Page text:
Last week at my church’s series on Poverty in Durham, one of the speakers said the biggest difference between those who hit on hard times and end up homeless and those who hit upon hard times and do not is the latter have a network — they have people to turn to who will help them out or take them in. As I have said before, life is a team sport. We need each other. Desperately.
I thought about her words as I wound through the Smoky Mountains on my way back to Durham from Nashville where I spent the last four days with friends. I started to say I was there for book-related events, but the real reason I was there was because of friends who asked me to come and talk about the book, or to cook dinner, or both. My soundtrack for much of the trip was a record called “stone water wood light” by my friend, Christopher Williams, who was the main reason I went over the mountain in the first place. The chorus of one of the songs says
I want to be seized by the power
seized by the power
seized by the power of great affection.
That’s exactly what happened to me, thanks to the man who was singing me home. Christopher called about two weeks ago and did more than invite me. He told me about an “evening of extravagant hospitality” his church was planning to surprise their pastor on the occasion of his ordination, and he told me about Evie Coates, who was cooking the dinner, and then he said, “I want you to come and bring your book and be a part of the evening.” Then he spent another fifteen minutes talking about other ideas he had about how to help me get the word out about Keeping the Feast. I put the word out that I was coming to Nashville and two other friends opened their homes. Joy and Todd Jordan-Lake not only hosted a chili supper and gave me a place to sleep, but also made connections at Downtown Presbyterian Church in Nashville. Lynnette and Sam Davidson opened their home for a Sunday night gathering and invited their friends. My weekend was wall to wall.
Friday night, one of the people at the chili supper asked what I had learned from the experience of writing the book. Had I known of Christopher’s song at the time, I would have said, “I have learned what it feels like to be seized by the power of great affection.” The only words I had were to say I had been overwhelmed by unsolicited encouragement. (I like the phrase, it just doesn’t sing as well.) I am both grateful and amazed by the way people have taken chunks of their lives and spent them on me. None of those who welcomed me this weekend were sitting around with big holes in their lives waiting to be filled. They made room. They made time. They offered grace with skin on. And they seized me with their great affection.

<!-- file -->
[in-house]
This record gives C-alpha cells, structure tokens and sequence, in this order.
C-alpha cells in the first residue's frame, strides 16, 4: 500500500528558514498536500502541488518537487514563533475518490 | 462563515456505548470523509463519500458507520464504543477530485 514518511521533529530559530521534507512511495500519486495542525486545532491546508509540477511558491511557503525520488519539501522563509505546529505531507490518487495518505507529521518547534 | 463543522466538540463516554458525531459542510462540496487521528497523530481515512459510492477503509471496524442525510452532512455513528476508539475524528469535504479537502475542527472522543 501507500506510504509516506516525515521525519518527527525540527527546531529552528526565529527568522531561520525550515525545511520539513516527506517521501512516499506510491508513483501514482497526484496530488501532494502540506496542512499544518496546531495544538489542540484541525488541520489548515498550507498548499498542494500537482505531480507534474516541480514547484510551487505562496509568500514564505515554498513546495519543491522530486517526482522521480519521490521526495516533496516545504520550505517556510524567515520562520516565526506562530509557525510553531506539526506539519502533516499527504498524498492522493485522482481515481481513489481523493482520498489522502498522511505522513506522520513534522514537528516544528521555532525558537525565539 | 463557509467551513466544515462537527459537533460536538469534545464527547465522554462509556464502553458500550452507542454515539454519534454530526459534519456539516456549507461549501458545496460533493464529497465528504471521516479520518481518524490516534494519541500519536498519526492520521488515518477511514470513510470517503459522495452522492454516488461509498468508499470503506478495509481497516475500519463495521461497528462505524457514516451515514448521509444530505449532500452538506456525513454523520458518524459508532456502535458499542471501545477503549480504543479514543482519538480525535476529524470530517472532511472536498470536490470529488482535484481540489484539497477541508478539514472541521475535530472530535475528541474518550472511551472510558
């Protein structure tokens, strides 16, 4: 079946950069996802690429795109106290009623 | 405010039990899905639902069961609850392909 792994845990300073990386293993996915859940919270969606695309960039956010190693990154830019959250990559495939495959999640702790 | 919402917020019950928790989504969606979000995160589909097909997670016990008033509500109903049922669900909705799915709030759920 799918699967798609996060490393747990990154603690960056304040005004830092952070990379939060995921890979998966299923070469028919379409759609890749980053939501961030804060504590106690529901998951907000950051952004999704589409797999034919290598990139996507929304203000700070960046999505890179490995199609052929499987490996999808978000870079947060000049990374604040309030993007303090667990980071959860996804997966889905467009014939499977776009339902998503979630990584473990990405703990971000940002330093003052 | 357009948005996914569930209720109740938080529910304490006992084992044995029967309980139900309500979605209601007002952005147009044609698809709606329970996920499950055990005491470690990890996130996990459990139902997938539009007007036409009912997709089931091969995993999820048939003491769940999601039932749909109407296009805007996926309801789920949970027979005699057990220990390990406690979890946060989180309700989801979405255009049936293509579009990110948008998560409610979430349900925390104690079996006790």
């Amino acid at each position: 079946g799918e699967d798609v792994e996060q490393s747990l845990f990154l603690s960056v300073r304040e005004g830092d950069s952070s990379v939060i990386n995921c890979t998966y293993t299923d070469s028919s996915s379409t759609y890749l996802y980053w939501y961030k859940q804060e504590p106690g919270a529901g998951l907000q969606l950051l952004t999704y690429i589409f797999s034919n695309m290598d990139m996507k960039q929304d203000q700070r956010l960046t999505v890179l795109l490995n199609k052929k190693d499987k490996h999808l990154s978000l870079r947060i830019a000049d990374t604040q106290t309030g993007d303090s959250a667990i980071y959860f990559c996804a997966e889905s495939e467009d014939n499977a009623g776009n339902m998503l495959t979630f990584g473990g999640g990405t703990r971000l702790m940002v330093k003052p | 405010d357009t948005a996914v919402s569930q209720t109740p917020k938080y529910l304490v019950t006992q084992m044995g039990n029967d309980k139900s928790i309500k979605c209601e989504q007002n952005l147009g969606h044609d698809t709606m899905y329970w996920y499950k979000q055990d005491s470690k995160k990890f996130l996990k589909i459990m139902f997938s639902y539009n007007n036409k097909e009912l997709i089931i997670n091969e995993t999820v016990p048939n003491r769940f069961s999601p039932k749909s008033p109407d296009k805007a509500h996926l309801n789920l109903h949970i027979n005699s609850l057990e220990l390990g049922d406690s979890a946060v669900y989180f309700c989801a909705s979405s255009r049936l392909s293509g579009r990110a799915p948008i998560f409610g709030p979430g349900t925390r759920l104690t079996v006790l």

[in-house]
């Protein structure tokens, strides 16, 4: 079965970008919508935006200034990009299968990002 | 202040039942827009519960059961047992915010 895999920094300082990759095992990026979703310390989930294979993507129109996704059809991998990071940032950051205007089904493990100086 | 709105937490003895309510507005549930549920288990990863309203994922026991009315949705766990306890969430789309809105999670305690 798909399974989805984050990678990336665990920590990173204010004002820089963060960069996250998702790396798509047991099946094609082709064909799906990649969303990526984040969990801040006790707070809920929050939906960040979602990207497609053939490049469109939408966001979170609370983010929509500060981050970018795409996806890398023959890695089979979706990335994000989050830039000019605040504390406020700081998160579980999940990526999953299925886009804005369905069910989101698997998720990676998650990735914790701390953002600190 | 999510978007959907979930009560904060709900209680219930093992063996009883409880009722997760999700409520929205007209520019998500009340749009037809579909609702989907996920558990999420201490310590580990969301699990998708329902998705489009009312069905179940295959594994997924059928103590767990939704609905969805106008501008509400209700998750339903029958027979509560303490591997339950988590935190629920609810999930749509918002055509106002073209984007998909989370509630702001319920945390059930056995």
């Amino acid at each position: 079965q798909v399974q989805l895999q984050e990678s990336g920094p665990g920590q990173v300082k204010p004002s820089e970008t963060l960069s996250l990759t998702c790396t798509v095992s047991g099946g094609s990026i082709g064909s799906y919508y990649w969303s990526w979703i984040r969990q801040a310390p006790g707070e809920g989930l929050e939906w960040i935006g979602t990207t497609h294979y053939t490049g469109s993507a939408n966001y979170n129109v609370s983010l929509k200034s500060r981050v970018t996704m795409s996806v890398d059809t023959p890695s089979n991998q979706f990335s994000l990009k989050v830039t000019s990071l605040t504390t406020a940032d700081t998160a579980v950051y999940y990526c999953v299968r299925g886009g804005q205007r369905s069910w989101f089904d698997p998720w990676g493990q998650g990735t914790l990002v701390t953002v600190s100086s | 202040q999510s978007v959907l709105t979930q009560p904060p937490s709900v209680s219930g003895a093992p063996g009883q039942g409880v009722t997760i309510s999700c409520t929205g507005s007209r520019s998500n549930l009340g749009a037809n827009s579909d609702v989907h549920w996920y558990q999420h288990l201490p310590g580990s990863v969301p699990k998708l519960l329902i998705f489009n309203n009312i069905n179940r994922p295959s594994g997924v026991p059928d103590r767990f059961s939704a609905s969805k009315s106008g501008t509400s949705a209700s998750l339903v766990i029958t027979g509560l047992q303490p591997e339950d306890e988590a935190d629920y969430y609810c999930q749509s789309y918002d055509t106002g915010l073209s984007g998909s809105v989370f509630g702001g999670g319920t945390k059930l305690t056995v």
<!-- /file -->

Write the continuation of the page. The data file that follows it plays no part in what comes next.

Sunday at Downtown Church, Ken Locke preached on the Prodigal Son using an artistic interpretation of the parable provided by one of the children in the church. For Lent, they are letting the kids draw the covers to the worship guides. Ken said the class had talked about hugs as a way to show love, and so the artist drew a picture of the father welcoming back his once lost son and Ken talked about the “hugs and kisses crazy love” of God — the power of great affection. When the young man had squandered everything, he had somewhere to go, someone who loved him no matter what.
I traveled over the mountains to the far country because of friends determined to incarnate their crazy love by including and encouraging me. I came home tonight to Ginger the crazy love that has sustained me for almost twenty-three years. In between, I listened to Christopher sing and watched the clouds embrace the mountains and glided home on gratitude.
In our discussions about hunger and poverty, one point that has been repeated is the issue is one of distribution, not quantity. There is enough food; it’s just not getting to everyone. Could not the same be said for love? There is enough, it’s just not getting to everyone. So Christopher sings in the final verse of the song:
there are orphans in the trenches fighting for their lives
held captive by injustices so evil and devised
and millions of thirsty people with simple basic needs
I feel each story but walk away and don’t do anything
so wreck my heart and make me different than I’ve been
your love will make me strong so I can walk on in
I want to join the saints as they come marching in
I want to be seized by the power seized by the power
I want to be seized by the power of the great affection
Me, too, Christopher. Me, too.